Early Life Risk Factors for Adult Suicide


Researchers from the U.K. and Canada identified early life risk factors from a 1958 birth cohort that predicted suicide up to 50 years later.  The strongest factors for suicide were birth order (later-born children more at risk), young maternal age, emotional adversities (such as parental death, neglect, domestic tension, institutional care, and parental divorce/separation and bullying.  The strongest link was for persons with three or more adversities.

Abstract →

Geoffroy, M., Gunnell, D., Power, C.; Prenatal and childhood antecedents of suicide: 50-year follow-up of the 1958 British Birth Cohort Study. Psychological Medicine. April, 2014. 44(6); 1245-1256. DOI: http://dx.doi.org/10.1017/S003329171300189X

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Kermit Cole
Kermit Cole, MFT, founding editor of Mad in America, works in Santa Fe, New Mexico as a couples and family therapist. Inspired by Open Dialogue, he works as part of a team and consults with couples and families that have members identified as patients. His work in residential treatment — largely with severely traumatized and/or "psychotic" clients — led to an appreciation of the power and beauty of systemic philosophy and practice, as the alternative to the prevailing focus on individual pathology. A former film-maker, he has undergraduate and master's degrees in psychology from Harvard University, as well as an MFT degree from the Council for Relationships in Philadelphia. He is a doctoral candidate with the Taos Institute and the Free University of Brussels. You can reach him at [email protected].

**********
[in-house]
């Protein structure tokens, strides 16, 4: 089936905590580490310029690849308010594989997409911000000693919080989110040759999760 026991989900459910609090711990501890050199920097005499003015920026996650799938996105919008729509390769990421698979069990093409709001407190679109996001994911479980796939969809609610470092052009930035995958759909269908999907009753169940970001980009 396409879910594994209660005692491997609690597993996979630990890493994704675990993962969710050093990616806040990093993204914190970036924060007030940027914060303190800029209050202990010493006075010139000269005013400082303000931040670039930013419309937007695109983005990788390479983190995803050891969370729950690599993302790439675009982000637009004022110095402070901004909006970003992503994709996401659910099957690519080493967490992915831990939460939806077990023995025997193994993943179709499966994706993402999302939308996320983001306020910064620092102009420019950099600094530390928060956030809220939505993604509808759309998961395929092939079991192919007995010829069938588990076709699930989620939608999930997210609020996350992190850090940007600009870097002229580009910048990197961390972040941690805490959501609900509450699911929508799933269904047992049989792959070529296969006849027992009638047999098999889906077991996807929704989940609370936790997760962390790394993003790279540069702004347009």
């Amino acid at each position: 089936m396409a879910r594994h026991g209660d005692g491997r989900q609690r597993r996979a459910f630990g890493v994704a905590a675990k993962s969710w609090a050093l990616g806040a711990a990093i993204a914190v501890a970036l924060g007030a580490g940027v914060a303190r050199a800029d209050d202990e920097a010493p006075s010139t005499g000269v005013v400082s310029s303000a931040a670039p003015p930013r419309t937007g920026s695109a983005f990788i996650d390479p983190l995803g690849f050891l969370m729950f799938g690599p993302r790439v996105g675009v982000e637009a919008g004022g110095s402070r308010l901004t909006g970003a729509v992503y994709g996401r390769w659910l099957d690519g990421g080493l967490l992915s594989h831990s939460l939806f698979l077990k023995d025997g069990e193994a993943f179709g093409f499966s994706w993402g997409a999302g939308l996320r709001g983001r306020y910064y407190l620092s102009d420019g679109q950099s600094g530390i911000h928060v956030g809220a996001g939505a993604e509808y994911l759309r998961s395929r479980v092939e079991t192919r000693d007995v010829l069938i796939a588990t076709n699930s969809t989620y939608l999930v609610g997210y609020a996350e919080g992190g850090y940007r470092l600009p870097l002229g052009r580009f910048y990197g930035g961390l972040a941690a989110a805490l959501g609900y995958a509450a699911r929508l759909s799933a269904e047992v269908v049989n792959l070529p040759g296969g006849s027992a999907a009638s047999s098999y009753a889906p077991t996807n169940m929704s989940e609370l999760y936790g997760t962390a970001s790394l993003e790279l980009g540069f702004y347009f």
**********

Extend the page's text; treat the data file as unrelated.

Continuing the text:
1. My experience as a multi suicide attempter, is that rage is a major player. In the entire time I was considered suicidal I never felt sad. There was only empty despair and total hopelessness that it would ever change.
    My experience as a psych nurse was that there were some people we all knew would eventually do it. Most were calm, quietly very angry, with few obvious symptoms of depression, (i.e. sadness.). They had a chilling air about them.
    The distraught, frantic person standing on the parapet seen in the movies exists I’m sure, but for every one of those, the actual `jumper’ does it alone. Suicide can be difficult to identify. Single car accidents, unexplained drownings, accidents with firearms, fatal consequences of extreme sports may be judged as accident or misadventur by the coroner who will always try to find for the family. Historically the estate of a suicide was forfeit to the state. That’s how the `whilst the balance of his/her mind was disturbed’. A difficult issue.

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